October 18, 1968:
On this day Bob Beamon set the world and Olympic long jumping record at 29 ft, 2.5 in at the Mexico City Olympics.
Robert Beamon was born in South Jamaica, Queens, New York and grew up in the New York Housing Authority’s Jamaica Houses. When he was attending Jamaica High School he was discovered by Larry Ellis, a renowned track coach. Beamon later became part of the All-American track and field team.[vague] Beamon began his college career at North Carolina Agricultural and Technical State University, to be close to his ill grandmother. After her death, he transferred to the University of Texas at El Paso, where he received a track and field scholarship. In 1965 Beamon set a national high school triple jump record and was second in the nation in the long jump. In 1967 he won the AAU indoor title and earned a silver medal at the Pan American Games, both in the long jump.
In 1968, Beamon qualified for the Olympics in Mexico City. Four months before, he had been suspended from the University of Texas-El Paso track team for refusing to compete against Brigham Young University, a Mormon college with racist policies. This left Beamon without a coach. However, Olympian Ralph Boston began to coach him unofficially. On October 18, 1968, Beamon made Olympic history when he broke the world record for the long jump. Beamon jumped 29 feet, 4 ½ inches, beating the previous record by nearly two feet, setting a record that stood for twenty-three years, and becoming the first man to jump more than 28 feet.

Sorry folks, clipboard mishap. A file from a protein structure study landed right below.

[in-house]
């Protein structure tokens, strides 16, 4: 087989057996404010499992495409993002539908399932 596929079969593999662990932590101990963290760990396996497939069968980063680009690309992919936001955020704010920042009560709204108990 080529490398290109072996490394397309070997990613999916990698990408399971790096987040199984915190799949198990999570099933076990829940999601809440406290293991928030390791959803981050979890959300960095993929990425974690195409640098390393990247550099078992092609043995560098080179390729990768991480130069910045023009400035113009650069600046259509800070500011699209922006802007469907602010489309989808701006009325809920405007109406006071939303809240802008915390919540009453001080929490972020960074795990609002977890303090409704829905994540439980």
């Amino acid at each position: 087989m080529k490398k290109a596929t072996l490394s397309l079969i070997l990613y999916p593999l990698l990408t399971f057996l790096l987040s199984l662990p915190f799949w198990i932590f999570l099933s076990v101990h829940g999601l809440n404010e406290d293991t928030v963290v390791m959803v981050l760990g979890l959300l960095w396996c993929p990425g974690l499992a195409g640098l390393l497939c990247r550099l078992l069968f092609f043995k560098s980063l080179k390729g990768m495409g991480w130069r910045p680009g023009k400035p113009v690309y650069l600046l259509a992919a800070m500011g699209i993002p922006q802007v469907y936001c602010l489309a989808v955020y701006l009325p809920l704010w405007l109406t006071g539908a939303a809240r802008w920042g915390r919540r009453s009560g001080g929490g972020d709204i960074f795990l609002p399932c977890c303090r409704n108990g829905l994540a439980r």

When the announcer called out the distance for the jump, Beamon—unfamiliar with metric measurements—still did not realize what he had done. When his teammate and coach Ralph Boston told him that he had broken the world record by nearly two feet, his legs gave way and an astonished and overwhelmed Beamon suffered a brief cataplexy attack brought on by the emotional shock, and collapsed to his knees, his body unable to support itself, placing his hands over his face. The defending Olympic champion Lynn Davies told Beamon, “You have destroyed this event”, and in sports jargon, a new adjective – Beamonesque – came into use to describe spectacular feats. His world record stood for 23 years until it was finally broken in 1991 when Mike Powell jumped 8.95 m (29 ft. 4 3⁄8 in.) at the World Championships in Tokyo, but Beamon’s jump is still the Olympic record and 51 years later remains the second-longest wind-legal jump in history.
Beamon’s world-record jump was named by Sports Illustrated magazine as one of the five greatest sports moments of the 20th century. Beamon is in the National Track and Field Hall of Fame, and when the United States Olympic Hall of Fame started to induct athletes in 1983, Beamon was one of the first inductees.